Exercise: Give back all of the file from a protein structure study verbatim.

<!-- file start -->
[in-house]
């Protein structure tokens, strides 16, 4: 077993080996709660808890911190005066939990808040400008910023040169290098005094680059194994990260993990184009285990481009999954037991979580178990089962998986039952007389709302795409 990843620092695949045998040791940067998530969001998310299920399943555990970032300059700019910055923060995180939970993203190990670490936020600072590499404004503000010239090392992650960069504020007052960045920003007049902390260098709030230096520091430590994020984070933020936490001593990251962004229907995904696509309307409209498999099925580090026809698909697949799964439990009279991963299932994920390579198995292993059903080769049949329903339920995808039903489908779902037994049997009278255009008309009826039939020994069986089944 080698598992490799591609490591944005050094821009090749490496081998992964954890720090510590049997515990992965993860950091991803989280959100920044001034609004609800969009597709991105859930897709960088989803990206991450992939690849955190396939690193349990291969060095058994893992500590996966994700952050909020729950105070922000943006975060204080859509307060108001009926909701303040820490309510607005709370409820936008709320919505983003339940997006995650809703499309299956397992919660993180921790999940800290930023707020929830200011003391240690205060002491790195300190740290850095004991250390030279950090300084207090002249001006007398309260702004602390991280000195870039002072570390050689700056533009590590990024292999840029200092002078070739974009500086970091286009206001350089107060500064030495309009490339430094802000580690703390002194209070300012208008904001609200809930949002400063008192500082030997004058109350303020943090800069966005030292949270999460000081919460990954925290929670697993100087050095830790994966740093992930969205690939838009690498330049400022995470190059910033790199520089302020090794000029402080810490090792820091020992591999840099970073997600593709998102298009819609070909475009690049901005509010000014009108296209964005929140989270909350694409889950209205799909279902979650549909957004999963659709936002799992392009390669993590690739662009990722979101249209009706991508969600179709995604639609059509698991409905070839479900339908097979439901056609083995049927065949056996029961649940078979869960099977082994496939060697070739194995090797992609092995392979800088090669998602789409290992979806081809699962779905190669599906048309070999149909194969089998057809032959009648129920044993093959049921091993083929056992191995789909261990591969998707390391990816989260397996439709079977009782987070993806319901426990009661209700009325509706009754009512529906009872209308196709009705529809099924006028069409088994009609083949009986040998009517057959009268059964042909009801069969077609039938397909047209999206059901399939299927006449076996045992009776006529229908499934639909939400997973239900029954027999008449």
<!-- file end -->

[in-house]
């Protein structure tokens, strides 16, 4: 077993080996709660808890911190005066939990808040400008910023040169290098005094680059194994990260993990184009285990481009999954037991979580178990089962998986039952007389709302795409 990843620092695949045998040791940067998530969001998310299920399943555990970032300059700019910055923060995180939970993203190990670490936020600072590499404004503000010239090392992650960069504020007052960045920003007049902390260098709030230096520091430590994020984070933020936490001593990251962004229907995904696509309307409209498999099925580090026809698909697949799964439990009279991963299932994920390579198995292993059903080769049949329903339920995808039903489908779902037994049997009278255009008309009826039939020994069986089944 080698598992490799591609490591944005050094821009090749490496081998992964954890720090510590049997515990992965993860950091991803989280959100920044001034609004609800969009597709991105859930897709960088989803990206991450992939690849955190396939690193349990291969060095058994893992500590996966994700952050909020729950105070922000943006975060204080859509307060108001009926909701303040820490309510607005709370409820936008709320919505983003339940997006995650809703499309299956397992919660993180921790999940800290930023707020929830200011003391240690205060002491790195300190740290850095004991250390030279950090300084207090002249001006007398309260702004602390991280000195870039002072570390050689700056533009590590990024292999840029200092002078070739974009500086970091286009206001350089107060500064030495309009490339430094802000580690703390002194209070300012208008904001609200809930949002400063008192500082030997004058109350303020943090800069966005030292949270999460000081919460990954925290929670697993100087050095830790994966740093992930969205690939838009690498330049400022995470190059910033790199520089302020090794000029402080810490090792820091020992591999840099970073997600593709998102298009819609070909475009690049901005509010000014009108296209964005929140989270909350694409889950209205799909279902979650549909957004999963659709936002799992392009390669993590690739662009990722979101249209009706991508969600179709995604639609059509698991409905070839479900339908097979439901056609083995049927065949056996029961649940078979869960099977082994496939060697070739194995090797992609092995392979800088090669998602789409290992979806081809699962779905190669599906048309070999149909194969089998057809032959009648129920044993093959049921091993083929056992191995789909261990591969998707390391990816989260397996439709079977009782987070993806319901426990009661209700009325509706009754009512529906009872209308196709009705529809099924006028069409088994009609083949009986040998009517057959009268059964042909009801069969077609039938397909047209999206059901399939299927006449076996045992009776006529229908499934639909939400997973239900029954027999008449």